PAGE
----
Footbridge for river where Angel drowned
Plans approved last November, but bridge will only be built next year
A footbridge is to be built over the river where six-year-old Angel Sibanda lost her life during flash floods last month - but not until next year.
Last week, lobbyists from “Amandla: Action for Mzanzi” launched a petition to demand that a footbridge be installed at the Diepsloot site where Angel drowned.
Several children cross at the spot at least twice a day.
But according to Johannesburg Roads Agency (JRA) spokesperson Bertha Peters-Scheepers, a bridge has already been planned. Environmental approval was granted in November last year. However, construction is likely only to be finished next year. A provisional budget of R11 million has been set aside.
Peters-Scheepers said the JRA had also begun to tar dirt roads and install closed storm water drainage in the area. There are several low-lying shacks in that part of Diepsloot and flooding is common.
In the meantime, she said, part of the river - a tributary of the Jukskei - where Angel drowned would be enclosed. Children and others in the community would be instructed to use “an alternative, longer route back home from school and the community and school will be engaged on the best possible route to ensure their children’s safety.”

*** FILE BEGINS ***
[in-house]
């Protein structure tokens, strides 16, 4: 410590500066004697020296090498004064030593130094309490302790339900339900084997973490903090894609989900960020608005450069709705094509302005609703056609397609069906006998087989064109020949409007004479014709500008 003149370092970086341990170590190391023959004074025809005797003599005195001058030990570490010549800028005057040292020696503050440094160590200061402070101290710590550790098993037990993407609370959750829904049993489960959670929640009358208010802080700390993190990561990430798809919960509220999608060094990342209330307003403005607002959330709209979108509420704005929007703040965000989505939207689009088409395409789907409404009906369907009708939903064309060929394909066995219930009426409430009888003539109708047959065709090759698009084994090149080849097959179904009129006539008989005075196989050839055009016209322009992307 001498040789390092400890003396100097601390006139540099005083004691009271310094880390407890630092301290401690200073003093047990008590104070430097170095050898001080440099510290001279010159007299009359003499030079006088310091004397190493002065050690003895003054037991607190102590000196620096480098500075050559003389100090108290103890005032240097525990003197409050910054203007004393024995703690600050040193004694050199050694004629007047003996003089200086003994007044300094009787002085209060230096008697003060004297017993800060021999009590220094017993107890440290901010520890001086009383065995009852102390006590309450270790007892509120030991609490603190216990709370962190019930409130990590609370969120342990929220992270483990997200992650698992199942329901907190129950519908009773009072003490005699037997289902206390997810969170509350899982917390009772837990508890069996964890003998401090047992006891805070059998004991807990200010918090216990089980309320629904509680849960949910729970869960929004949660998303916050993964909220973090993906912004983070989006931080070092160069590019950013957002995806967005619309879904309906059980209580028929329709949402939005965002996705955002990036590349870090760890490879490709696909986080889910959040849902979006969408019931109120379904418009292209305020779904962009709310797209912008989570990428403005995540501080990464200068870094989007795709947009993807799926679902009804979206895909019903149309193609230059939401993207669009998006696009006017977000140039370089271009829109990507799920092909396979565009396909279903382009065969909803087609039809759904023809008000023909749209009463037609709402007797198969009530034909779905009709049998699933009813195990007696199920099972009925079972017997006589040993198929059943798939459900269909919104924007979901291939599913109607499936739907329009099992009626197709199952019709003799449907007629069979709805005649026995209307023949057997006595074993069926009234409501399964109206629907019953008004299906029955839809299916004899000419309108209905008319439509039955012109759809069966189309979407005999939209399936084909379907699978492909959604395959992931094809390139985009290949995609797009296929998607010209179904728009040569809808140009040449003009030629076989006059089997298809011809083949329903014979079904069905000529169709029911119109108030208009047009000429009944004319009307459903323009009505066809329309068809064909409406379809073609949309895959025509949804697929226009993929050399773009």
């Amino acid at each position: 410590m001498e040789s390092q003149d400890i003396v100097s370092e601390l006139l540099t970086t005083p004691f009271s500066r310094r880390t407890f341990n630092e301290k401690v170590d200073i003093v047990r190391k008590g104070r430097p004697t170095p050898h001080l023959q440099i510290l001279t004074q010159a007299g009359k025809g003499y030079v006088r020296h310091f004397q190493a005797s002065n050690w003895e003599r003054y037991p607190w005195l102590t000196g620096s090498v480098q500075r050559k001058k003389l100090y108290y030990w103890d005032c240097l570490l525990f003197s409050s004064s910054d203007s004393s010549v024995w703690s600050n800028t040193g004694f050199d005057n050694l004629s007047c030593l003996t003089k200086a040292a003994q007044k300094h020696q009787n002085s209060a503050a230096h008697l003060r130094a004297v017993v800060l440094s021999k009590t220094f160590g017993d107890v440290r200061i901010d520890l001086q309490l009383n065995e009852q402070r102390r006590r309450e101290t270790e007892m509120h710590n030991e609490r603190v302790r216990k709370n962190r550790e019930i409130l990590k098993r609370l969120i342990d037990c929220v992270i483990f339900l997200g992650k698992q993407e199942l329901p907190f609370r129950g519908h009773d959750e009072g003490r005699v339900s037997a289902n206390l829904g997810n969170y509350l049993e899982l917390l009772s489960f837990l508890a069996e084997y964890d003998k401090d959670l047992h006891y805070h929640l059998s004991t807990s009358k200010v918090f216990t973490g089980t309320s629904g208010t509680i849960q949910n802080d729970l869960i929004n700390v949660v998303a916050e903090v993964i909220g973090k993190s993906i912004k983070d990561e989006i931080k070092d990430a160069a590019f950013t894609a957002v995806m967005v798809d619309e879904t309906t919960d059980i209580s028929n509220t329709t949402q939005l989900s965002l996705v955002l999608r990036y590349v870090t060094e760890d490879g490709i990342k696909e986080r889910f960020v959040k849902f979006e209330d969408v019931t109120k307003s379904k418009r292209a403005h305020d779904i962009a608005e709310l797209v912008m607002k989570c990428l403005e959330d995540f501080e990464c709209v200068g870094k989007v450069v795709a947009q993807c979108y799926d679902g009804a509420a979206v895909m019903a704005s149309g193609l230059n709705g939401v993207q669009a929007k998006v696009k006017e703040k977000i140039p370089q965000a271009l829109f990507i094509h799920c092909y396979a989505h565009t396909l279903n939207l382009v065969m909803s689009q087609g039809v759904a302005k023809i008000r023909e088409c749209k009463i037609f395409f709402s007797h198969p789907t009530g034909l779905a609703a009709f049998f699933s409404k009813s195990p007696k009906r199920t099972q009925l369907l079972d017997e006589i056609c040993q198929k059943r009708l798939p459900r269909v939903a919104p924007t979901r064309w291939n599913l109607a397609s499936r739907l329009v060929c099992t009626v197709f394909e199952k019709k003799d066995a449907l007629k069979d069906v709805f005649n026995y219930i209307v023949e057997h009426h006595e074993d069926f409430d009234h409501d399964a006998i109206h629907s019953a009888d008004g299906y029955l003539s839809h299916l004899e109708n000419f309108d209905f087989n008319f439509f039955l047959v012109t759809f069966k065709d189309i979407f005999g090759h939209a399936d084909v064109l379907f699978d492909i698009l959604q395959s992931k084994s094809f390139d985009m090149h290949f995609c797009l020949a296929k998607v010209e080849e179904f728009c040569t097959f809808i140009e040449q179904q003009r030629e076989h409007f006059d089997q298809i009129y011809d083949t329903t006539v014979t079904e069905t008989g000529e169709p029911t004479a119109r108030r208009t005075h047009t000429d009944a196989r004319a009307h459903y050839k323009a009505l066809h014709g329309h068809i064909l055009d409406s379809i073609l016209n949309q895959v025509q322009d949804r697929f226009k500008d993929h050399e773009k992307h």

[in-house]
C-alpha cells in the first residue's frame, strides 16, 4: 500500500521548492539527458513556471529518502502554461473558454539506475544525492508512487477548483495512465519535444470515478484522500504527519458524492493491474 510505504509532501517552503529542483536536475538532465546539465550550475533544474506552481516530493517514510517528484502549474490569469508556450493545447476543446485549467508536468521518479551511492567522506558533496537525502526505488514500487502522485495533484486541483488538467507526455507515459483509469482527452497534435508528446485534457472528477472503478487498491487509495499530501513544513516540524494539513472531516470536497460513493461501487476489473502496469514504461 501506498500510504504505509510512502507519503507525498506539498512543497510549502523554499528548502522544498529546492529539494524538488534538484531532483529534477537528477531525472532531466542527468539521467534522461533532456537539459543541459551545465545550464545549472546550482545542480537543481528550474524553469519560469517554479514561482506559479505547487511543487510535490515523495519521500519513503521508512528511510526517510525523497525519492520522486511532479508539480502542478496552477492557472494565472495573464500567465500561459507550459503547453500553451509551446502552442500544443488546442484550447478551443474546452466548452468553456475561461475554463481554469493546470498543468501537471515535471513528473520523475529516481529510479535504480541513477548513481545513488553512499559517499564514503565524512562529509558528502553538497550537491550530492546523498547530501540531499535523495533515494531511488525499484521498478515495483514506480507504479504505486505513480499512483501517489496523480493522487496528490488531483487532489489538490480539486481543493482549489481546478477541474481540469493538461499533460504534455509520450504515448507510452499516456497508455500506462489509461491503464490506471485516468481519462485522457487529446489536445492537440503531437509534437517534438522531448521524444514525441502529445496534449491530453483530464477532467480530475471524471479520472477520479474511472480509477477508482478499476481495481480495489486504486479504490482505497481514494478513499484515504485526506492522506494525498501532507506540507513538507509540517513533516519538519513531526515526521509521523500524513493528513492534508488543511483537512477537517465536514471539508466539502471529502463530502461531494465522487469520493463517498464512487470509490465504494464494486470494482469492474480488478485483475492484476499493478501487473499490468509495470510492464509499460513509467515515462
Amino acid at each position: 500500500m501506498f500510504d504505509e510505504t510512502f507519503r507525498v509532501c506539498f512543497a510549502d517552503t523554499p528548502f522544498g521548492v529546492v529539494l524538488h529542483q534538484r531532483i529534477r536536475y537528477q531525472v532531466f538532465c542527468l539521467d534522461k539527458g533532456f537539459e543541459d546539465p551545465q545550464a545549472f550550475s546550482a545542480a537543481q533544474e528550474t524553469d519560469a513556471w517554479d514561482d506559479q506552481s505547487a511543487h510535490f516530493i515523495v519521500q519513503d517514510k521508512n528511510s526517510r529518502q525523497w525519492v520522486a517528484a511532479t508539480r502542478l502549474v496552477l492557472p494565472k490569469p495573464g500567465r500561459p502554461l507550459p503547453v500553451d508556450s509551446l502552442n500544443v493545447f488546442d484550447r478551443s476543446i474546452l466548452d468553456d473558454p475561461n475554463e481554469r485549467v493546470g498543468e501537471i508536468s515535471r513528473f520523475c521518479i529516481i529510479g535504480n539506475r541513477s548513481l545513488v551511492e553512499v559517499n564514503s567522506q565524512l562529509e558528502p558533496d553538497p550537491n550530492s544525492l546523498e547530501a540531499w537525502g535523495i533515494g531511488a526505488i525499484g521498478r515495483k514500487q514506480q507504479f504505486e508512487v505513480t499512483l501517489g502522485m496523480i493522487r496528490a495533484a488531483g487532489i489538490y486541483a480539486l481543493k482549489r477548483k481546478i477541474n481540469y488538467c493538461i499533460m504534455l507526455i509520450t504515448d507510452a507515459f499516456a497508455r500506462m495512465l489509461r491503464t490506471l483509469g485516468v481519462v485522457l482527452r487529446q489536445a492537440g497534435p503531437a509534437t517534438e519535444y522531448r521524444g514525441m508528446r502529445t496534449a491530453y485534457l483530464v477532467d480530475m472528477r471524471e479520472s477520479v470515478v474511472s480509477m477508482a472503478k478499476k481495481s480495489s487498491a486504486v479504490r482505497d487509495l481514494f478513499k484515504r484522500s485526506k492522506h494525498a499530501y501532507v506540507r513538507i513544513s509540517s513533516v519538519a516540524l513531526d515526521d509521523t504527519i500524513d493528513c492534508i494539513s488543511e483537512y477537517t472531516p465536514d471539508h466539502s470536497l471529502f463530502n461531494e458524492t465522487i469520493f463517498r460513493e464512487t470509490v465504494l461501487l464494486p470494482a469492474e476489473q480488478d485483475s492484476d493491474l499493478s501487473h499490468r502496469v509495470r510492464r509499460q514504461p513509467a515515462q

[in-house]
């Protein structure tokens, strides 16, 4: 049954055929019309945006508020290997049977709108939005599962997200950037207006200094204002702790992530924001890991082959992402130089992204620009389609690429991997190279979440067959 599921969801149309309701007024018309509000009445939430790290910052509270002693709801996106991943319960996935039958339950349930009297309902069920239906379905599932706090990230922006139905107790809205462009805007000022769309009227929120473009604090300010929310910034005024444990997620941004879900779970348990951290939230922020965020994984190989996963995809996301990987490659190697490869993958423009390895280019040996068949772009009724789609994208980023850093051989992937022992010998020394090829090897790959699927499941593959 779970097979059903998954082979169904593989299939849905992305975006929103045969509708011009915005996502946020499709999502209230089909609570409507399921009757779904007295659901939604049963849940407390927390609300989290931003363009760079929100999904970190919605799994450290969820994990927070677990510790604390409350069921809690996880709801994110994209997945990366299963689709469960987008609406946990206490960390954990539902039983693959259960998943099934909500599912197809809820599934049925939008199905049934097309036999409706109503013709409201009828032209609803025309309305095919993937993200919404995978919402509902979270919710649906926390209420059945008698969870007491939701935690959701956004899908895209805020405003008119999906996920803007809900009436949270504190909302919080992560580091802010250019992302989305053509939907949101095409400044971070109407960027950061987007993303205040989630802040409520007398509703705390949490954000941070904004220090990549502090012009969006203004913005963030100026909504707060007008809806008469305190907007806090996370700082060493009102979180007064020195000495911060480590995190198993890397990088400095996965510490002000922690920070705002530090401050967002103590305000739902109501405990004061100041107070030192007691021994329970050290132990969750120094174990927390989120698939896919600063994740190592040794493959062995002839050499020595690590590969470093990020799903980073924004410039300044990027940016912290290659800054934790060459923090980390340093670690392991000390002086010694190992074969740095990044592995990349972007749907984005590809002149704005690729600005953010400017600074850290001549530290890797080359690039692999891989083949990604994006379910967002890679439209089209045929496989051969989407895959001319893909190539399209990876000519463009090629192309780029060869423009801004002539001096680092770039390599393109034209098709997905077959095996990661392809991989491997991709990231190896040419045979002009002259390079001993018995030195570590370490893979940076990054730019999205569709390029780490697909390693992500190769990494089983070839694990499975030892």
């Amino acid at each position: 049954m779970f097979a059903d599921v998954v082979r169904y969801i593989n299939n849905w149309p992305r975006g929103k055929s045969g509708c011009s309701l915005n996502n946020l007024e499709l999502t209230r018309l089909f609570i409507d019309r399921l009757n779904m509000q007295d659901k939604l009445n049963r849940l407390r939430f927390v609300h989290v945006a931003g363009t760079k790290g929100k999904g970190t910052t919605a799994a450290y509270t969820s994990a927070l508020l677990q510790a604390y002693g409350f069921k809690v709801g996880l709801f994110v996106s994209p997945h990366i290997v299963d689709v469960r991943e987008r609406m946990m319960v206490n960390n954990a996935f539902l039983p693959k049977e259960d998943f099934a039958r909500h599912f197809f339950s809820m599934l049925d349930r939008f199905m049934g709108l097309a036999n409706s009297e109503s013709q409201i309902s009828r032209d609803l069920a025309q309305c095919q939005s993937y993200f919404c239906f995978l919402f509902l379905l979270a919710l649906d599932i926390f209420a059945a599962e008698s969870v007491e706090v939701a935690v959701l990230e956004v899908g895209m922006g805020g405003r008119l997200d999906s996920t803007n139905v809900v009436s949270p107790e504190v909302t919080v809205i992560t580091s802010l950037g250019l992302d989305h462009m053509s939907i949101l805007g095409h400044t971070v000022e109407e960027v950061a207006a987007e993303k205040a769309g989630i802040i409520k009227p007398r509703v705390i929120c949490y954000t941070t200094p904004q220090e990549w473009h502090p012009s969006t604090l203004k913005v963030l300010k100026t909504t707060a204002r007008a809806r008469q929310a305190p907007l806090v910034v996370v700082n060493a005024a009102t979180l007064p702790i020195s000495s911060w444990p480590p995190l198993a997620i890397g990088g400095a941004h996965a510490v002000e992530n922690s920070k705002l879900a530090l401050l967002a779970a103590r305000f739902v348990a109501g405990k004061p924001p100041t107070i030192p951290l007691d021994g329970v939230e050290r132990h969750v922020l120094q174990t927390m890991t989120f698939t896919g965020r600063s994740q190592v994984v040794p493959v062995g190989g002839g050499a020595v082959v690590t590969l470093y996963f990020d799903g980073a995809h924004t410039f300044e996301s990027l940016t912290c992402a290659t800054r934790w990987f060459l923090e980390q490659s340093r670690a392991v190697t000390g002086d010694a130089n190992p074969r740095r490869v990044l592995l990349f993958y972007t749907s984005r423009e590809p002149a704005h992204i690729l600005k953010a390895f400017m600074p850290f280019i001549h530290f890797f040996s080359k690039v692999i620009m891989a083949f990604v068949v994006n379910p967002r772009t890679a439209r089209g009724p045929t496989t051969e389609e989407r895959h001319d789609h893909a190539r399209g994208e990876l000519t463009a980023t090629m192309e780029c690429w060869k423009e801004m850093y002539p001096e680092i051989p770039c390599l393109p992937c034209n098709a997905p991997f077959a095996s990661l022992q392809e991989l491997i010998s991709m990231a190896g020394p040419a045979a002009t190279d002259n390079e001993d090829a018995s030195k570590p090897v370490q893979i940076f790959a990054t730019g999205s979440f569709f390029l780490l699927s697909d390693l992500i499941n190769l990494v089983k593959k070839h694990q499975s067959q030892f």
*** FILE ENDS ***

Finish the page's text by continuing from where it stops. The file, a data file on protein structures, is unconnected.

Peters-Scheepers urged residents not to dump rubbish in rivers and drains because this caused a chain reaction during floods.
She said that rubbish, from old mattresses to cooking oil, tended to end up in drains and rivers and this posed a serious hazard to the community.
“All the impact volumes of storm water run-offs are discharged into the channel, increasing the volumes of water towards the vlei. This is the area of crossing by the community and the school kids.”
Peters-Scheepers said littering in the township was a “behavioural issue’ which would be addressed during community drives the JRA was planning. The JRA would also embark on campaigns to educate residents about stormwater drains and water safety, she said, adding that children and adults often underestimated the power of fast-flowing water.
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